What is happening to the Republican Party? I put that question to Lindsey Graham, the senator from South Carolina and basement-dwelling presidential candidate, who was getting ready to hold a campaign event in Hooksett, New Hampshire. “Well, the front-runner is crazy,” Graham said.
He was referring, of course, to Donald Trump, the GOP’s seemingly unstoppable chart-topper, who has survived outrage after outrage that would have ruined a conventional candidate. He commands, on average, double the support, among potential Republican primary voters, of his nearest challenger. Graham—who is running in 15th place—calls him “a huckster billionaire whose political ideas are gibberish.” And while he expects voters eventually to come to their senses, he said, “I think a certain amount of damage has been done already.”
As Trump evinces surprising staying power atop the Republican field, nervous party members increasingly fret that he is hurting the image of the GOP and damaging its eventual nominee—who most assume will not be Trump. The most obvious problem is Trump’s outspoken opposition to immigration and immigrants, which has offended Hispanics—a fast-growing voter demographic the party can’t afford to lose ground with—and dragged other candidates into a discussion of inflammatory ideas like ending birthright citizenship.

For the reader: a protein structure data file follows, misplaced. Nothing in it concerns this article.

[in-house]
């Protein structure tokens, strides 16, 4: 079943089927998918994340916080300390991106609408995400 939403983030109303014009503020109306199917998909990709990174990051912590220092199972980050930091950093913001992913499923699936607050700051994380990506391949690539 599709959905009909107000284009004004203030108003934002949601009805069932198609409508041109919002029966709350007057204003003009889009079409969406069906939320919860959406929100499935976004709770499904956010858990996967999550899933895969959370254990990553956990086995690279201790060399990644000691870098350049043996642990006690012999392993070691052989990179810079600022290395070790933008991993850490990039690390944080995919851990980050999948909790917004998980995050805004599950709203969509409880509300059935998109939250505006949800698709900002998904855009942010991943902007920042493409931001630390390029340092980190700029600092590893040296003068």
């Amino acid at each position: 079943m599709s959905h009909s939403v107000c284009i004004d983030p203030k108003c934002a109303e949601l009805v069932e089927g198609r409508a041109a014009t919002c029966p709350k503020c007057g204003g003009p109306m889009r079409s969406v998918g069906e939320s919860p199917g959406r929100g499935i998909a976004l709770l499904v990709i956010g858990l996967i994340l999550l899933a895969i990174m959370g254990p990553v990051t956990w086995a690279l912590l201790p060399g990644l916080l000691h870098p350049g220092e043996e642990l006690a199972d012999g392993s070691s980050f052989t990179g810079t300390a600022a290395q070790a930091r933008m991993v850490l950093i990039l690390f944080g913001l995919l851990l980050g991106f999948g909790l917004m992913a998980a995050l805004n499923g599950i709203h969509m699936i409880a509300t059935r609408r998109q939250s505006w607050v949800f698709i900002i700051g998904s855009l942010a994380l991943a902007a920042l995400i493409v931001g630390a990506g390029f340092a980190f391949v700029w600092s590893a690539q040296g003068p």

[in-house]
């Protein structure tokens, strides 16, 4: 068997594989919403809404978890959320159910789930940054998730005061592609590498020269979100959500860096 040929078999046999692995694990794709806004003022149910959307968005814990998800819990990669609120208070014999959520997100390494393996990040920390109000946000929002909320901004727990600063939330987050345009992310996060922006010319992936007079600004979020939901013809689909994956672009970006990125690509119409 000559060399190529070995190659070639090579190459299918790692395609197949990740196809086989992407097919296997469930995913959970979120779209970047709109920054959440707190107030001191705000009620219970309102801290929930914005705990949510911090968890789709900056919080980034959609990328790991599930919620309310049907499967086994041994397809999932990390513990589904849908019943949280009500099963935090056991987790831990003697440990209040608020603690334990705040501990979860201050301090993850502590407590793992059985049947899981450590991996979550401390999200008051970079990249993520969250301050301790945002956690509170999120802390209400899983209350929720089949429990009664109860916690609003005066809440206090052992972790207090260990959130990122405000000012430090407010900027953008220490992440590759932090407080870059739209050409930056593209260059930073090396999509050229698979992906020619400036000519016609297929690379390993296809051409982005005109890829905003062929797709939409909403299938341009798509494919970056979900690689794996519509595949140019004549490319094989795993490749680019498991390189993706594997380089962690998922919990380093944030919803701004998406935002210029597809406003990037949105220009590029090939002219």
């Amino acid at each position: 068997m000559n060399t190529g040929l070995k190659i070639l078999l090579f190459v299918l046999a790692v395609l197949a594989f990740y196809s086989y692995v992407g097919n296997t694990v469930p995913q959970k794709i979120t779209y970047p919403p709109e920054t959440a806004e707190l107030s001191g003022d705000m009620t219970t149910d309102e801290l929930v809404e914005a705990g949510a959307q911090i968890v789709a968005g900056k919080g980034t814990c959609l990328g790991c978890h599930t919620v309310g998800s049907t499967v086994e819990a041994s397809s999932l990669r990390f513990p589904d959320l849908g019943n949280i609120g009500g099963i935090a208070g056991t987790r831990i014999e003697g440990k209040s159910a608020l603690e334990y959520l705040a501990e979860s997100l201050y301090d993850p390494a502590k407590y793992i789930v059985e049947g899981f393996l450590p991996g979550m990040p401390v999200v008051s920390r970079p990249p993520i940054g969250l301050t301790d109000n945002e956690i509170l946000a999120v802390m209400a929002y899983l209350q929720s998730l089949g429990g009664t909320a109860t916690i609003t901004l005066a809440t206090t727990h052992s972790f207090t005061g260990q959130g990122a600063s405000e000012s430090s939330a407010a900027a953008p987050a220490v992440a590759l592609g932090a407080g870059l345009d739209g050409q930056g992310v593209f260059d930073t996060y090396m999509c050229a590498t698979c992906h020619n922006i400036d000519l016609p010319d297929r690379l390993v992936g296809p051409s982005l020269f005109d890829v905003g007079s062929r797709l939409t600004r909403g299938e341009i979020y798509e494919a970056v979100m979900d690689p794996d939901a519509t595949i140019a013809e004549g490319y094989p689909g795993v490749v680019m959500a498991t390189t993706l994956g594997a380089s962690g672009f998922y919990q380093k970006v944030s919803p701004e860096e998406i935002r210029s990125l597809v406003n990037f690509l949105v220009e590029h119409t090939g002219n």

But many Republican strategists, donors, and officeholders fret that the harm goes deeper than a single voting bloc. Trump’s candidacy has blasted open the GOP’s longstanding fault lines at a time when the party hoped for unity. His gleeful, attention-hogging boorishness—and the large crowds that have cheered it—cements a popular image of the party as standing for reactionary anger rather than constructive policies. As Democrats jeer that Trump has merely laid bare the true soul of the GOP, some Republicans wonder, with considerable anguish, whether they’re right. As the conservative writer Ben Domenech asked in an essay in The Federalist last week, “Are Republicans for freedom or white identity politics?”
via Can the Republican Party Survive Trump? – NationalJournal.com.